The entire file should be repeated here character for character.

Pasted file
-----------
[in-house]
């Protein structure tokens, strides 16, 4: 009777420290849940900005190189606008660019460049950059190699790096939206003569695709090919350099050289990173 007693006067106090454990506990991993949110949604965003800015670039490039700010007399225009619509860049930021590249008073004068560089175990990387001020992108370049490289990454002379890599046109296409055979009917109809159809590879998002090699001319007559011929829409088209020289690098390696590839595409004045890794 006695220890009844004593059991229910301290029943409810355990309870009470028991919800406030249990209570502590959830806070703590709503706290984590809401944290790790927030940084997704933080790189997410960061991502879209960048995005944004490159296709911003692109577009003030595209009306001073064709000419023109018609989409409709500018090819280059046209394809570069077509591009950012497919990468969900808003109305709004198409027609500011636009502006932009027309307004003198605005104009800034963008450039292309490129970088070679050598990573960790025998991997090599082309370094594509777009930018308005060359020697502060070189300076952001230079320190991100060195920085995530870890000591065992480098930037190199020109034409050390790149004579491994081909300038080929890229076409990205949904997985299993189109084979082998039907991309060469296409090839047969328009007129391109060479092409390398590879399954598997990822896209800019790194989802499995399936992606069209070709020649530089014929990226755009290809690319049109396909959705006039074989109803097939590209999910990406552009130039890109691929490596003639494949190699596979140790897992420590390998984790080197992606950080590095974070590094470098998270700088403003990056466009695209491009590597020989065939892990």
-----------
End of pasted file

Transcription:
[in-house]
């Protein structure tokens, strides 16, 4: 009777420290849940900005190189606008660019460049950059190699790096939206003569695709090919350099050289990173 007693006067106090454990506990991993949110949604965003800015670039490039700010007399225009619509860049930021590249008073004068560089175990990387001020992108370049490289990454002379890599046109296409055979009917109809159809590879998002090699001319007559011929829409088209020289690098390696590839595409004045890794 006695220890009844004593059991229910301290029943409810355990309870009470028991919800406030249990209570502590959830806070703590709503706290984590809401944290790790927030940084997704933080790189997410960061991502879209960048995005944004490159296709911003692109577009003030595209009306001073064709000419023109018609989409409709500018090819280059046209394809570069077509591009950012497919990468969900808003109305709004198409027609500011636009502006932009027309307004003198605005104009800034963008450039292309490129970088070679050598990573960790025998991997090599082309370094594509777009930018308005060359020697502060070189300076952001230079320190991100060195920085995530870890000591065992480098930037190199020109034409050390790149004579491994081909300038080929890229076409990205949904997985299993189109084979082998039907991309060469296409090839047969328009007129391109060479092409390398590879399954598997990822896209800019790194989802499995399936992606069209070709020649530089014929990226755009290809690319049109396909959705006039074989109803097939590209999910990406552009130039890109691929490596003639494949190699596979140790897992420590390998984790080197992606950080590095974070590094470098998270700088403003990056466009695209491009590597020989065939892990």